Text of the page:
Overweight people in their twenties who then become obese later in life could be three times more likely to develop cancer of the esophagus or upper stomach, according to a study published Wednesday in the British Journal of Cancer.
Researchers examined over 400,000 individuals’ reported height and weight at ages 20, 50, and at the time of reporting. Then, the researchers followed up to see which participants developed cancer of the upper stomach or esophagus.
The finding: Participants who reported being overweight at 20 were about 60-80 percent more likely to develop these cancers compared to people who reported staying at a healthy weight.
“This study further highlights the importance of keeping a healthy weight throughout life to reduce the risk of developing these cancers,” Sarah Williams, health information manager at Cancer Research UK, said in a press release.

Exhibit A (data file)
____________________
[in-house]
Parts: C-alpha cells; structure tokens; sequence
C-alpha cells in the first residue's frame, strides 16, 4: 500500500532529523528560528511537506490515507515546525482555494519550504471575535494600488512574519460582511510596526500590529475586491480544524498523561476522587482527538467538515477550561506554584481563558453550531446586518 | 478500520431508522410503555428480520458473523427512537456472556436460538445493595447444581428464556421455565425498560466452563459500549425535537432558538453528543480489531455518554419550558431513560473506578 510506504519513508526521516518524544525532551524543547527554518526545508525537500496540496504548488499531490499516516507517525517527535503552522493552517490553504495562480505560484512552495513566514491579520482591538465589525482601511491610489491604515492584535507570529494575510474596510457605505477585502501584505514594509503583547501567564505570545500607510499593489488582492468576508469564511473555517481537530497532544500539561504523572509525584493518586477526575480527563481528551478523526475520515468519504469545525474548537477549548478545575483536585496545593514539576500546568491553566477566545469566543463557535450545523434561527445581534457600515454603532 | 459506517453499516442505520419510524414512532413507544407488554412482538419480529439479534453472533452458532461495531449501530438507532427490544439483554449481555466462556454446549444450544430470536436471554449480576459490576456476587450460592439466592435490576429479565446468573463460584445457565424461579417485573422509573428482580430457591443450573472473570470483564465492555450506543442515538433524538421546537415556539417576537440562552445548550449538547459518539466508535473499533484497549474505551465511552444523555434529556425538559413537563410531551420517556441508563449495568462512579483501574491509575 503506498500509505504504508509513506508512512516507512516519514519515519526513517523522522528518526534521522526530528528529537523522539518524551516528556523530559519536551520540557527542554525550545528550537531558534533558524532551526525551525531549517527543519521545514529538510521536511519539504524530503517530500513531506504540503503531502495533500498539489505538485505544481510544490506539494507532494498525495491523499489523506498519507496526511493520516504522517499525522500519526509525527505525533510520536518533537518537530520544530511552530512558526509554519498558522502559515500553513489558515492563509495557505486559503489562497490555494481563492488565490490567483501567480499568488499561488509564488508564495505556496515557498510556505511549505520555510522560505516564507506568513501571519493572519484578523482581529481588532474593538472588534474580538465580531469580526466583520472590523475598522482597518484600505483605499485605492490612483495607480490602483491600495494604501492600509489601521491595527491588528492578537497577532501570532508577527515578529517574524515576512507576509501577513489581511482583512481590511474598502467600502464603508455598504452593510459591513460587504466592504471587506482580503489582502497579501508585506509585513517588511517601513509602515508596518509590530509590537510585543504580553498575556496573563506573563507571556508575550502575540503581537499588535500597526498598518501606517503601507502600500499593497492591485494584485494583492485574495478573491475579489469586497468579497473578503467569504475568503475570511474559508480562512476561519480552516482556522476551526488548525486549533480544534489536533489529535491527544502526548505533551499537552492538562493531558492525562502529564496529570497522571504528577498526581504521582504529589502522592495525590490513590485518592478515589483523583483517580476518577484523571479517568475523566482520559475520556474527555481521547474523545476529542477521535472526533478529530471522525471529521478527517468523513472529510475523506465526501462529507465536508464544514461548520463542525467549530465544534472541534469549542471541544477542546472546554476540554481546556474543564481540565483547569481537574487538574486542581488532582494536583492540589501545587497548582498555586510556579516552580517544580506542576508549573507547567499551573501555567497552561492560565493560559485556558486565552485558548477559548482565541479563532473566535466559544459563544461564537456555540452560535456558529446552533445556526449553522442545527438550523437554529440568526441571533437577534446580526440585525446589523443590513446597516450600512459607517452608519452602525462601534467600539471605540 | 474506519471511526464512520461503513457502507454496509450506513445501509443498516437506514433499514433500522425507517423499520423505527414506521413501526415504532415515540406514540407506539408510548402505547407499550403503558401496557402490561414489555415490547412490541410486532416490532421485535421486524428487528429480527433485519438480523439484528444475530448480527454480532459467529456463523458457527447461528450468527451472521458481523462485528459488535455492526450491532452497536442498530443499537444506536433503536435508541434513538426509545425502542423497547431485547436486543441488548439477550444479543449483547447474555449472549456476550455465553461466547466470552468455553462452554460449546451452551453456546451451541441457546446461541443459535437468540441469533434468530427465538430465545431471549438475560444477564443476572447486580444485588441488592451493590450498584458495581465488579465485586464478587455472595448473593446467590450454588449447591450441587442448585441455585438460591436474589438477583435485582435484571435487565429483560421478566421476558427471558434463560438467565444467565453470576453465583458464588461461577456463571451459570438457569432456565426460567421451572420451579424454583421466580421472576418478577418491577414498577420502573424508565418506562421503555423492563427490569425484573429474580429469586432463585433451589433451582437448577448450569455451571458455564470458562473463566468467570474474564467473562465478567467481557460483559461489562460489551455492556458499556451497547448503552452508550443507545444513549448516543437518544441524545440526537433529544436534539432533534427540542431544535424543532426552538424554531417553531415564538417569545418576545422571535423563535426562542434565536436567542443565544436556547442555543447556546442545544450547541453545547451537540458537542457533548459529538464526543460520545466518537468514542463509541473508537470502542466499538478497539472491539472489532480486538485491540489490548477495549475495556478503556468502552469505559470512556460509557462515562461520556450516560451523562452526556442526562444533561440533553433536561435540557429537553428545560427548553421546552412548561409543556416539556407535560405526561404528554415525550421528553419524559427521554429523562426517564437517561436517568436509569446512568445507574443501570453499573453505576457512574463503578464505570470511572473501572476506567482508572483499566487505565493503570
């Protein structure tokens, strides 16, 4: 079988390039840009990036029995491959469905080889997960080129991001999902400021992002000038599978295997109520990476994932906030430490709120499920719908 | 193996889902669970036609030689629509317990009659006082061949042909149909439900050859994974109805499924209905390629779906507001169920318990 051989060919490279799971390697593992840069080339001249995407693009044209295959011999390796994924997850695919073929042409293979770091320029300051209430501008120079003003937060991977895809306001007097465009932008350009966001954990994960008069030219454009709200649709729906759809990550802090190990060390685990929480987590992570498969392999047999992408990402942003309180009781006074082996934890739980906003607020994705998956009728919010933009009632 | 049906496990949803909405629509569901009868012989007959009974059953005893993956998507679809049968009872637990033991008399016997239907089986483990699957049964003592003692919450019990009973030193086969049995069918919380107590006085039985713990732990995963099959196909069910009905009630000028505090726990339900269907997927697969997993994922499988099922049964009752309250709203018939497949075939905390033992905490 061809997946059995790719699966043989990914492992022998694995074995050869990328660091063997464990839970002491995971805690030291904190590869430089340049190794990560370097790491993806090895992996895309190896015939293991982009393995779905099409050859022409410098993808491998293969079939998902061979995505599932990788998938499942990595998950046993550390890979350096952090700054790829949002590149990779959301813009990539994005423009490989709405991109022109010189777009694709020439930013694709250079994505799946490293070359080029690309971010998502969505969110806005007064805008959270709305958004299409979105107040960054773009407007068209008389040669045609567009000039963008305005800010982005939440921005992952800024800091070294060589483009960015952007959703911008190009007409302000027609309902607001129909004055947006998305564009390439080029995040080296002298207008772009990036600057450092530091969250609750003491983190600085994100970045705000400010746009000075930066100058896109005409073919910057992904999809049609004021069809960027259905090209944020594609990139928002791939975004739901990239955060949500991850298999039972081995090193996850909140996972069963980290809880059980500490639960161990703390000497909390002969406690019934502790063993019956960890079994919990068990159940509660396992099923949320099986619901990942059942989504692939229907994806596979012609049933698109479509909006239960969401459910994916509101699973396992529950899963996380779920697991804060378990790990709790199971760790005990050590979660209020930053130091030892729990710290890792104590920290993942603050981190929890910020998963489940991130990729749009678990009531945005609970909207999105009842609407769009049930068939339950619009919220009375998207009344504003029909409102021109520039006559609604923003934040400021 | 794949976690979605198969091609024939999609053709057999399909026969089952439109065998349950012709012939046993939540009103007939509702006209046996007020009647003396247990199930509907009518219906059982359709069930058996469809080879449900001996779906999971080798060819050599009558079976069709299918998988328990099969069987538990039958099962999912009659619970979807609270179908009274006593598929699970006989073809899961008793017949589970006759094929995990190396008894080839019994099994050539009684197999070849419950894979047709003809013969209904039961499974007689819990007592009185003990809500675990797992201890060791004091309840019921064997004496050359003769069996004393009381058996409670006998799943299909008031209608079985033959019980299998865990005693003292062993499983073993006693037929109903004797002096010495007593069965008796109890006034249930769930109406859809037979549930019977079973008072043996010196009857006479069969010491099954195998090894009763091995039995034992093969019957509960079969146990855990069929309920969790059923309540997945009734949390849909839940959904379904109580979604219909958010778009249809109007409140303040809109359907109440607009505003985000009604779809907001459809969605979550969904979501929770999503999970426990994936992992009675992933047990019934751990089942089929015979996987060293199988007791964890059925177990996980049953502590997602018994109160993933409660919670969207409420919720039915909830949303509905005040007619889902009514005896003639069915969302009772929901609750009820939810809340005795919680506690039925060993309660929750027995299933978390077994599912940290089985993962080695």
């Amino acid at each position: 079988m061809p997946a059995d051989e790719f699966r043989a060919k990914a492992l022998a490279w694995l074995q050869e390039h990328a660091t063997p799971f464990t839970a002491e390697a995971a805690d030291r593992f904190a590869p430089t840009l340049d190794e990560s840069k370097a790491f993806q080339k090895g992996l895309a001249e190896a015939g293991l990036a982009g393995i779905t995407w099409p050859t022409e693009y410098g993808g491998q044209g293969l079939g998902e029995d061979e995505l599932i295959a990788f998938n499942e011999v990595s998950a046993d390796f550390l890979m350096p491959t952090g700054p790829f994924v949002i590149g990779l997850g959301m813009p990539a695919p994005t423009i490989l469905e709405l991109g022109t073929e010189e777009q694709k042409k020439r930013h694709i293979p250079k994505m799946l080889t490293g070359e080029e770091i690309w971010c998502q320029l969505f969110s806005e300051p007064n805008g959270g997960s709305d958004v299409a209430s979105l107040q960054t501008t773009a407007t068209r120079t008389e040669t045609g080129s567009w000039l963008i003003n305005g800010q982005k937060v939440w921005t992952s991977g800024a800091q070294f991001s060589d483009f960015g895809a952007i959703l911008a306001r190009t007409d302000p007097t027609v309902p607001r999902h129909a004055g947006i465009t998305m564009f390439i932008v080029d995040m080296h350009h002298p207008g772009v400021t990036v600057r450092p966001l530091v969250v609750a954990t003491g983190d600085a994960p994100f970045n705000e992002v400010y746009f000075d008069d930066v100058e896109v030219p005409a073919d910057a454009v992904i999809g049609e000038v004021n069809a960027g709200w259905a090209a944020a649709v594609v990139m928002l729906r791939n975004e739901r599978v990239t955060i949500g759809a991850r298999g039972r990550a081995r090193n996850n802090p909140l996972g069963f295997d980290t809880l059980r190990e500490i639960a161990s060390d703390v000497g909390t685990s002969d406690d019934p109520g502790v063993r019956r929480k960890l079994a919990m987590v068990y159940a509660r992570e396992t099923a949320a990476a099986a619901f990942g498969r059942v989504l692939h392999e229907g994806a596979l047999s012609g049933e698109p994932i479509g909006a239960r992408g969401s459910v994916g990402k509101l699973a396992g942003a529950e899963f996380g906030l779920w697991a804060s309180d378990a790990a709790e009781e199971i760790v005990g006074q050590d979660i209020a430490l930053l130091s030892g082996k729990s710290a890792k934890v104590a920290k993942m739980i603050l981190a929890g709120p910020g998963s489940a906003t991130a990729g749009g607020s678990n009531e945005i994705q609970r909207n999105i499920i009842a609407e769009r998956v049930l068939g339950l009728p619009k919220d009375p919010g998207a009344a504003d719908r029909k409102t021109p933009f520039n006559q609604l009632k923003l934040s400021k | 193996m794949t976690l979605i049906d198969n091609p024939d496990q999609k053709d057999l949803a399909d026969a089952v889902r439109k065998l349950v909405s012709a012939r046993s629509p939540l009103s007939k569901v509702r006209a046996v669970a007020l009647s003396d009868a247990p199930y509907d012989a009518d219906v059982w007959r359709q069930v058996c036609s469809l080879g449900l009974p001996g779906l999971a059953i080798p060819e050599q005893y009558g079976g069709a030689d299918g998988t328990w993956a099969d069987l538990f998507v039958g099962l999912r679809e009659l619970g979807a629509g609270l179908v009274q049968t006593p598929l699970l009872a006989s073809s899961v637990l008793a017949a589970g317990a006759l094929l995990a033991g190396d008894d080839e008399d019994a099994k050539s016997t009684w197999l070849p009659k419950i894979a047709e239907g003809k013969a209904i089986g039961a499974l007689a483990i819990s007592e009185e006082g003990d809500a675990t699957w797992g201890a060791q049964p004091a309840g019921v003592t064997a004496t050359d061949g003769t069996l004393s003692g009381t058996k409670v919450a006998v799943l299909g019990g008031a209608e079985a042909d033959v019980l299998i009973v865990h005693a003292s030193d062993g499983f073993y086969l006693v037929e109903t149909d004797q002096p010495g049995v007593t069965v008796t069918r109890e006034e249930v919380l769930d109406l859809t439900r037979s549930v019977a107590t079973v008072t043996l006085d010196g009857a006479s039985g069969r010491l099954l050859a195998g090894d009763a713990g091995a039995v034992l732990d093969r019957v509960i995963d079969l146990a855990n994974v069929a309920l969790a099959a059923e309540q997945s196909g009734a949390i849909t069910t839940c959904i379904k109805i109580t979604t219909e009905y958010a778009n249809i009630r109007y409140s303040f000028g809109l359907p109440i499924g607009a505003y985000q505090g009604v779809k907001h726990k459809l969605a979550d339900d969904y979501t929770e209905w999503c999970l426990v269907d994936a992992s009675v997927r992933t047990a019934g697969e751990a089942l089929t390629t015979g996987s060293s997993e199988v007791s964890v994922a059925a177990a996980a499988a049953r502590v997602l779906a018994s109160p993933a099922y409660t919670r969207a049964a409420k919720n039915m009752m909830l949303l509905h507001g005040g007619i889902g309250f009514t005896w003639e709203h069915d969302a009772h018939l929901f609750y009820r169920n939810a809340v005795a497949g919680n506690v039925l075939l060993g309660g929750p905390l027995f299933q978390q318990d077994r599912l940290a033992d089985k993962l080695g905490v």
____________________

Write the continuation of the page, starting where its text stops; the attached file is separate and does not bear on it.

Those who gained more than 45 pounds also faced twice the risk of developing esophageal cancer, compared to those who maintained a healthy weight.
“This study highlights how weight gain over the course of our lives can increase the risk of developing these two cancer types, both of which have extremely poor survival,” Dr. Jessica Petrick, the study’s leader, said.
Why the relation? Excess weight can lead to long-term reflux problems and heartburn that can eventually lead to cancer, according to Petrick. But those aren’t the only side effects of carrying extra weight around. “It can also change the levels of sex hormones, such as estrogen and testosterone, cause levels of insulin to rise and lead to inflammation,” Petrick explains, “all of which are factors that have been associated with increased cancer risk.”